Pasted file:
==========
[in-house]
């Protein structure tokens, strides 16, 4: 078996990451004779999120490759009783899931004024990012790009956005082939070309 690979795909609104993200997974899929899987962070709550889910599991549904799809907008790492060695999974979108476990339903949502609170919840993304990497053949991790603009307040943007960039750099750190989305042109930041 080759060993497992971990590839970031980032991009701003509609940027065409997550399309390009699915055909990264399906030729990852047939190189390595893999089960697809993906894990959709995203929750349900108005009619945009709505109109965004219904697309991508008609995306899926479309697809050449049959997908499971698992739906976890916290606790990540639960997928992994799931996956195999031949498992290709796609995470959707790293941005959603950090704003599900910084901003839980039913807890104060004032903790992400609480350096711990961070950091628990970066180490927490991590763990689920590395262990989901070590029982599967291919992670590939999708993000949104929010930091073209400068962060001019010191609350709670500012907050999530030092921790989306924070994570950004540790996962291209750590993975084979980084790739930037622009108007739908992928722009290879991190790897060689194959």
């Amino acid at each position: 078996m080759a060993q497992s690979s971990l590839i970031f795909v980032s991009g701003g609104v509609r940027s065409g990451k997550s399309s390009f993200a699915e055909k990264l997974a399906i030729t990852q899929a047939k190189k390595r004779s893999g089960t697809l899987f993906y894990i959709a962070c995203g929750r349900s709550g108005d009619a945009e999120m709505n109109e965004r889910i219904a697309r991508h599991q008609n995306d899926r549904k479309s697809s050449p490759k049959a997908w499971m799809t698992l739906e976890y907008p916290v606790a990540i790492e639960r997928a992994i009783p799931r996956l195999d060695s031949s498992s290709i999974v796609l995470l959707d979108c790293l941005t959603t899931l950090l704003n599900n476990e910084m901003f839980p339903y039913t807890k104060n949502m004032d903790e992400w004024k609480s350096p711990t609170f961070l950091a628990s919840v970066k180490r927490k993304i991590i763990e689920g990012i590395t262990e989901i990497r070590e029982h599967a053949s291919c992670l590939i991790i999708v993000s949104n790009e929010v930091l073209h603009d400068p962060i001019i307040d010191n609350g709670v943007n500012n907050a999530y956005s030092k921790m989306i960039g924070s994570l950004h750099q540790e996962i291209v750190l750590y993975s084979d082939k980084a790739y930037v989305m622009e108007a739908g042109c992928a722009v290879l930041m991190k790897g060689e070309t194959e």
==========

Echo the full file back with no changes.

[in-house]
């Protein structure tokens, strides 16, 4: 078996990451004779999120490759009783899931004024990012790009956005082939070309 690979795909609104993200997974899929899987962070709550889910599991549904799809907008790492060695999974979108476990339903949502609170919840993304990497053949991790603009307040943007960039750099750190989305042109930041 080759060993497992971990590839970031980032991009701003509609940027065409997550399309390009699915055909990264399906030729990852047939190189390595893999089960697809993906894990959709995203929750349900108005009619945009709505109109965004219904697309991508008609995306899926479309697809050449049959997908499971698992739906976890916290606790990540639960997928992994799931996956195999031949498992290709796609995470959707790293941005959603950090704003599900910084901003839980039913807890104060004032903790992400609480350096711990961070950091628990970066180490927490991590763990689920590395262990989901070590029982599967291919992670590939999708993000949104929010930091073209400068962060001019010191609350709670500012907050999530030092921790989306924070994570950004540790996962291209750590993975084979980084790739930037622009108007739908992928722009290879991190790897060689194959």
């Amino acid at each position: 078996m080759a060993q497992s690979s971990l590839i970031f795909v980032s991009g701003g609104v509609r940027s065409g990451k997550s399309s390009f993200a699915e055909k990264l997974a399906i030729t990852q899929a047939k190189k390595r004779s893999g089960t697809l899987f993906y894990i959709a962070c995203g929750r349900s709550g108005d009619a945009e999120m709505n109109e965004r889910i219904a697309r991508h599991q008609n995306d899926r549904k479309s697809s050449p490759k049959a997908w499971m799809t698992l739906e976890y907008p916290v606790a990540i790492e639960r997928a992994i009783p799931r996956l195999d060695s031949s498992s290709i999974v796609l995470l959707d979108c790293l941005t959603t899931l950090l704003n599900n476990e910084m901003f839980p339903y039913t807890k104060n949502m004032d903790e992400w004024k609480s350096p711990t609170f961070l950091a628990s919840v970066k180490r927490k993304i991590i763990e689920g990012i590395t262990e989901i990497r070590e029982h599967a053949s291919c992670l590939i991790i999708v993000s949104n790009e929010v930091l073209h603009d400068p962060i001019i307040d010191n609350g709670v943007n500012n907050a999530y956005s030092k921790m989306i960039g924070s994570l950004h750099q540790e996962i291209v750190l750590y993975s084979d082939k980084a790739y930037v989305m622009e108007a739908g042109c992928a722009v290879l930041m991190k790897g060689e070309t194959e």